While we were in Houkeng, a young tea farmer invited us to his house for lunch and beer.  It’s was just noon and I didn’t want to desensitize my palate so I politely took a cup of tea.  As we sat and listened, it turned out that after all, what he really wanted to do was sell his tea.  I quickly noted that the tea was over roasted.  This young man still needed to refine his charcoal drying technique, or perhaps it was his youth that gave speed and strength to his processing.
In this village, many houses we passed were engaging in Houkui making. A humble fresh green scent filled the air.  The dry tea from some farmers we visited had a fresh green smell with pleasant sweetness.  The more natural tea is sweet without excessive sweetness, more pure and clean tasting.  I wondered if the saturated sweetness was the result of too much fertilizer.  Too much sweetness seems to artificially offset the well rounded, balanced aroma and clean taste of tea itself.  Is this plainly a human desire to pursue sweetness?  and where is the limit?  Perhaps is it one’s preference for natural production that allows the preference for a natural taste.

Ecological and Environmental problems

trash everywhere
There is a big challenge in Chinese minds.  They are not well educated in environmental issues.  They have been doing farming in traditional way for so long that transition to more commercial agriculture fo recent days are changing people's lives dramatically.  There were evidence of chemical fertilzier bags laying around in some parts of small villages and trash covers fields near villages.  The remote location also makes it difficult to remove trash in more environmentally responsible manner.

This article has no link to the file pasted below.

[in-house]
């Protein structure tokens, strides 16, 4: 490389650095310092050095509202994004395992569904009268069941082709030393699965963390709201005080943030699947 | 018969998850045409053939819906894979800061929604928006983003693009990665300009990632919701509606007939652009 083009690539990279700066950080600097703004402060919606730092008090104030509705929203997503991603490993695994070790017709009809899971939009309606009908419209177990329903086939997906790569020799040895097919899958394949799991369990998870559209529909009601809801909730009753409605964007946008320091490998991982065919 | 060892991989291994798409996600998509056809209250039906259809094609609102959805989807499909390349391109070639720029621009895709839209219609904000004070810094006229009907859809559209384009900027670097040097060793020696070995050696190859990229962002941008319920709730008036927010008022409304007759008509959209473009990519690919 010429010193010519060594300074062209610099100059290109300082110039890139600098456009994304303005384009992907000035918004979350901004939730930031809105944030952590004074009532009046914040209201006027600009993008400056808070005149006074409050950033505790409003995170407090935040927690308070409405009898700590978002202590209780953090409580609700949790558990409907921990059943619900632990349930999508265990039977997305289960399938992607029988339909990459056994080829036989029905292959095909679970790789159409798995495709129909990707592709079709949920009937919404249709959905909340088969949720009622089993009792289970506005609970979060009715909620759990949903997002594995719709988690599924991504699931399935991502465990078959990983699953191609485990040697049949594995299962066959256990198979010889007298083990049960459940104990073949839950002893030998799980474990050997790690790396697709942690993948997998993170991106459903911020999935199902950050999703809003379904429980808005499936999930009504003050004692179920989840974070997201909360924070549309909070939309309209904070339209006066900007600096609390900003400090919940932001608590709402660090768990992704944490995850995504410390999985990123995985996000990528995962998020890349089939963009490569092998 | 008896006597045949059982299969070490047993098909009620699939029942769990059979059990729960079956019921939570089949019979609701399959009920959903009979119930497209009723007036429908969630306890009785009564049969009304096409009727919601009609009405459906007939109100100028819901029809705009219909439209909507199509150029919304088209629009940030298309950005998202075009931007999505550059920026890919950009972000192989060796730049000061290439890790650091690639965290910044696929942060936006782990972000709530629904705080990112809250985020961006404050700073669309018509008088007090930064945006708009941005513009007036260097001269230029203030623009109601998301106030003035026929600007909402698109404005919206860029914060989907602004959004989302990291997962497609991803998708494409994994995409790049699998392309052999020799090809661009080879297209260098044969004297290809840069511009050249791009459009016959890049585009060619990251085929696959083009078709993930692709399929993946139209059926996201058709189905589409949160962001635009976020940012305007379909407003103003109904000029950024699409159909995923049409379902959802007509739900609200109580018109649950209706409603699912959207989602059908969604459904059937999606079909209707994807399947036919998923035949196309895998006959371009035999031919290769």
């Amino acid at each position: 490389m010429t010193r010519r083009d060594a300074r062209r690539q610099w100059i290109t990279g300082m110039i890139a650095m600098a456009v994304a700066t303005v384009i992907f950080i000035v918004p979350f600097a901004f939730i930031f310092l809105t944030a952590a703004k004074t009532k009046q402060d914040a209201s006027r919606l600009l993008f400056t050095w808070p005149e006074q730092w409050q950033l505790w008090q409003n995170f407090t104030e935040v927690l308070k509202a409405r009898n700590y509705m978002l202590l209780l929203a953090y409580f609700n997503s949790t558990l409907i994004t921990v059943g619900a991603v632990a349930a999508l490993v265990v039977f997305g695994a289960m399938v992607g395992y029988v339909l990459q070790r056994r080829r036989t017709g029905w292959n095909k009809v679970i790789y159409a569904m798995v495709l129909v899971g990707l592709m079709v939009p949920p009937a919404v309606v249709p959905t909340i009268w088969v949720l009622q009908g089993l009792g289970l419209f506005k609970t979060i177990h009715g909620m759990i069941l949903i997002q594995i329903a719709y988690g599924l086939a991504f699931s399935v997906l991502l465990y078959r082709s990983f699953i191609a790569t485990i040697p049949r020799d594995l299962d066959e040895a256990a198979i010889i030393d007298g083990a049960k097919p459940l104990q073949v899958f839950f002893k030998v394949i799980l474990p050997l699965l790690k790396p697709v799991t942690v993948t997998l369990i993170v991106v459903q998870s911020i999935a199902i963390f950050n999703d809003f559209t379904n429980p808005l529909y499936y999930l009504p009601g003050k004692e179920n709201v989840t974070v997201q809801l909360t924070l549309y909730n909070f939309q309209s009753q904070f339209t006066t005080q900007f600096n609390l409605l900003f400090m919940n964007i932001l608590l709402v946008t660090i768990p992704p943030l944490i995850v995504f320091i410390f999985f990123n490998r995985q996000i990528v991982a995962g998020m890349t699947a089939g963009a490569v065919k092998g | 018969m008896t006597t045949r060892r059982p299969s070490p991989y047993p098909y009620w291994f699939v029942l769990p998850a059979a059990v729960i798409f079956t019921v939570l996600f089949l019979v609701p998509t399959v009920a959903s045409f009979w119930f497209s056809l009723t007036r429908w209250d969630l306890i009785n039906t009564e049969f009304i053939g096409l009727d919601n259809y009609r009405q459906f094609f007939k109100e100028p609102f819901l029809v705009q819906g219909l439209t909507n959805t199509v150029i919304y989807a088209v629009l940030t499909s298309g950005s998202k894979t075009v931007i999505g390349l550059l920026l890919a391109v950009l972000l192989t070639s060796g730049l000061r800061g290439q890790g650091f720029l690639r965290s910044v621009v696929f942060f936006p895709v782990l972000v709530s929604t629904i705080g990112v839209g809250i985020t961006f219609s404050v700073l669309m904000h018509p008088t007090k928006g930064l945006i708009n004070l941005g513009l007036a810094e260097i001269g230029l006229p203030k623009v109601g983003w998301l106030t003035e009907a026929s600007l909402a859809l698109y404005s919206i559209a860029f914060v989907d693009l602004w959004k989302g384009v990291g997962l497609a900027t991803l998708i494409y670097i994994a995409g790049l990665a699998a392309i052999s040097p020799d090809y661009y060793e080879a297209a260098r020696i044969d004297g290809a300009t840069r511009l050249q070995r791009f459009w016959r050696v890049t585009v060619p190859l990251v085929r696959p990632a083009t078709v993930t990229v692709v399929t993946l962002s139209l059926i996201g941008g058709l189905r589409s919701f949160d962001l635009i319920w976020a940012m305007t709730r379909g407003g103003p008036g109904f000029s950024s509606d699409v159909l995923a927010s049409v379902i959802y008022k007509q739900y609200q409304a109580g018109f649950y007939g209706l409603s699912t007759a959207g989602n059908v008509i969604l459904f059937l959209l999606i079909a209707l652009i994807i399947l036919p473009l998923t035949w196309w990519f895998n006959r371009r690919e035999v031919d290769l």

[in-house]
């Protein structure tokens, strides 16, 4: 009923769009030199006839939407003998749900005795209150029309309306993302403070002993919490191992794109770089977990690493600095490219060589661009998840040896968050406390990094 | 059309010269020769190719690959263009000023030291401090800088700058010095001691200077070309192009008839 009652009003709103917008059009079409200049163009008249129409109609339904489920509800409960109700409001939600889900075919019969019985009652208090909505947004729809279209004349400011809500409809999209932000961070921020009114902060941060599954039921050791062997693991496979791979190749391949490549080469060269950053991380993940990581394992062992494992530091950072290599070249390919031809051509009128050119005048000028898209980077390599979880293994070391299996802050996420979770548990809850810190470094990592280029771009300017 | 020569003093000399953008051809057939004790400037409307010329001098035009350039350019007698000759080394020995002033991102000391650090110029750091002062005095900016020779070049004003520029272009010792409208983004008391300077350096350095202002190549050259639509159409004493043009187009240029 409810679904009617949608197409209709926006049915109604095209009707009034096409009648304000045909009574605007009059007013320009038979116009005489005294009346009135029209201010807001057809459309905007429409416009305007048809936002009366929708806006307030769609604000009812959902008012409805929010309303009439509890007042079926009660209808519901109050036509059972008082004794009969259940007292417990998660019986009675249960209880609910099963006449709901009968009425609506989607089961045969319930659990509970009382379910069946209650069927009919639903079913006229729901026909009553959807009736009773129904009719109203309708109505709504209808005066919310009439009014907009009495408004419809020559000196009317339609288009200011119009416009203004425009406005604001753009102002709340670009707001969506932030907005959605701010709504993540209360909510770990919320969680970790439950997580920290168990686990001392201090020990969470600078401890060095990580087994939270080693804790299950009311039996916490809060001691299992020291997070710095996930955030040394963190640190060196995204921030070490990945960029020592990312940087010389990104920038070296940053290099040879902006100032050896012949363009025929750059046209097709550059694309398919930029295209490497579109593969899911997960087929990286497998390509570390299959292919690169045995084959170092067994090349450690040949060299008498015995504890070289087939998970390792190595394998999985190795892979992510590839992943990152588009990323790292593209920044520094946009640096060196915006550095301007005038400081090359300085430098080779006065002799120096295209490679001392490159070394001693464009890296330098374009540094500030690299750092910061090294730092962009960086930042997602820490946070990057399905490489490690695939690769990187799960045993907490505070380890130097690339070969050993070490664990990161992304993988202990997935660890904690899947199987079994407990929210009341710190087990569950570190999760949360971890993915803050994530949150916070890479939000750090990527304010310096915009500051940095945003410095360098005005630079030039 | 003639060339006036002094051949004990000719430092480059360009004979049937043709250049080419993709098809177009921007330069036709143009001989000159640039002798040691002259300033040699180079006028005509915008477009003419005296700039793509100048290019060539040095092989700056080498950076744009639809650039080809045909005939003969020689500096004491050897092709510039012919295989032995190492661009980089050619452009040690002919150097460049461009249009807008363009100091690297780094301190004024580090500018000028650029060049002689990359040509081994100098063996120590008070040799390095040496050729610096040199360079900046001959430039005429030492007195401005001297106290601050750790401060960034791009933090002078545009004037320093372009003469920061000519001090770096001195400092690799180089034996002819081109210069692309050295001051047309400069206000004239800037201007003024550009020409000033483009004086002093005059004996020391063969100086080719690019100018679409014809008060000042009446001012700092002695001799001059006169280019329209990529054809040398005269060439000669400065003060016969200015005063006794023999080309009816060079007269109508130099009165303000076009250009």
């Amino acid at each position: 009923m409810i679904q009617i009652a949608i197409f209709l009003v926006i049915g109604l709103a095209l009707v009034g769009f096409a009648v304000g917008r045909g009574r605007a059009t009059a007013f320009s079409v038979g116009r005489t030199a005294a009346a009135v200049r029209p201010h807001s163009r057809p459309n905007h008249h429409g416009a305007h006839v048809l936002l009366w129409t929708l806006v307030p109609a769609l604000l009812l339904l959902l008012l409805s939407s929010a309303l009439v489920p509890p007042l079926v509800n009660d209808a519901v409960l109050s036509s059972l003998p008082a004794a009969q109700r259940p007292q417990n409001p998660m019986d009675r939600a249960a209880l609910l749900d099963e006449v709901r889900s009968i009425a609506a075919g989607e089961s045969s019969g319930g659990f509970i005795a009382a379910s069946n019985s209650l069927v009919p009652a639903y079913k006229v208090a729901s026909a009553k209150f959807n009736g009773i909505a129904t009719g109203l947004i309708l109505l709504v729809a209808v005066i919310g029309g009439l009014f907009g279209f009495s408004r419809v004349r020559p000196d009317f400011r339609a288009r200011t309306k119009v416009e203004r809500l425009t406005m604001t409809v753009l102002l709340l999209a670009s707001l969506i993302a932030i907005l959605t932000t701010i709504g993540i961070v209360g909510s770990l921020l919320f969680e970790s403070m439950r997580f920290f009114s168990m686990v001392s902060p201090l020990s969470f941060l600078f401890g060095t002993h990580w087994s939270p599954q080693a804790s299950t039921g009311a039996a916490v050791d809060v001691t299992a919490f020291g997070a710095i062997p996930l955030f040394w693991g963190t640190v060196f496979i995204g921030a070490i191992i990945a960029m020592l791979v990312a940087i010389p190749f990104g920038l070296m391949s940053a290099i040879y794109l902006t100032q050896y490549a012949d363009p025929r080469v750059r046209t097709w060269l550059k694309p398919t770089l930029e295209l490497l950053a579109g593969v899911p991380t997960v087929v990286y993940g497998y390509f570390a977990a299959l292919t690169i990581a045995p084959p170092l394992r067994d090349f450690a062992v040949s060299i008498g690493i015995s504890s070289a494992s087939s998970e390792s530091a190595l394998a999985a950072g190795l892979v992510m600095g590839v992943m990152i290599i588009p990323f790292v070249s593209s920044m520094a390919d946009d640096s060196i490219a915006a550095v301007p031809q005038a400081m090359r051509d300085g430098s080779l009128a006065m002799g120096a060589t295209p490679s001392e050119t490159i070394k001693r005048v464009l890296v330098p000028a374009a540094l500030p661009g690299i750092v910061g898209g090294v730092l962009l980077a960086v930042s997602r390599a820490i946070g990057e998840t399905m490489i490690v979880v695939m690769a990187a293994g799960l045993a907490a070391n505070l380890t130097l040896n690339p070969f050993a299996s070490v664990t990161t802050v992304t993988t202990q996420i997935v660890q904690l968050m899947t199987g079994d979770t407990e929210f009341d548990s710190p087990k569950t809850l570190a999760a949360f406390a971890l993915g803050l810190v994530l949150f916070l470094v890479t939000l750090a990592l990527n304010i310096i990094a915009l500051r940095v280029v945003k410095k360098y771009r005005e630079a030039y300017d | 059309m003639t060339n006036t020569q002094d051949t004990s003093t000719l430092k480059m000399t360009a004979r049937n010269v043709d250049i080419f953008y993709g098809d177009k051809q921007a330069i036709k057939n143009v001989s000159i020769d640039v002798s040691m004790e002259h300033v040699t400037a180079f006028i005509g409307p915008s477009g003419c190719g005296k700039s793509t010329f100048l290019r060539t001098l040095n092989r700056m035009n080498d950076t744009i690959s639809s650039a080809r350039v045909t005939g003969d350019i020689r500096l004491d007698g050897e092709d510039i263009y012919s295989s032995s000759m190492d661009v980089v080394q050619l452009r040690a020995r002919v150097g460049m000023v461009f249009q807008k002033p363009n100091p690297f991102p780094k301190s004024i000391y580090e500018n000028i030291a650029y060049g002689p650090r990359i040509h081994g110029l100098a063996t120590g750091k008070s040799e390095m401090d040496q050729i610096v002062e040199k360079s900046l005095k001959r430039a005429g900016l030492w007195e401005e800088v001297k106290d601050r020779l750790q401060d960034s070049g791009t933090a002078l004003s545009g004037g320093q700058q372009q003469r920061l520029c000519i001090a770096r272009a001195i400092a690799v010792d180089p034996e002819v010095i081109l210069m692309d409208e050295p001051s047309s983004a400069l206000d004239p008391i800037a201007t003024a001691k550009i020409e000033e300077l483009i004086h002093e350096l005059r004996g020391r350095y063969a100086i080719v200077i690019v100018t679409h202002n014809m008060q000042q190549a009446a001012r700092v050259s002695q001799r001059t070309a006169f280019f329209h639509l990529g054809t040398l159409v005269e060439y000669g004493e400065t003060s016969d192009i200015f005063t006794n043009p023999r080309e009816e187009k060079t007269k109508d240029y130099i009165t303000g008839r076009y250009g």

Also high brand value of tea makes it worthwhile to purchase and apply fertilizers to increase production even in remote location while some not so famous tea regions farmers are avoiding extra expense because tea does not pay enough to cover the cost.  Is it just a sad destiny of famous tea regions?
I am certain that some farmers are more conscious about what goes in the soil and how it all affects what we consume regularly, but in current economic model of China, many people are in a mindset to make more money and live better life without knowning true consequence of their action.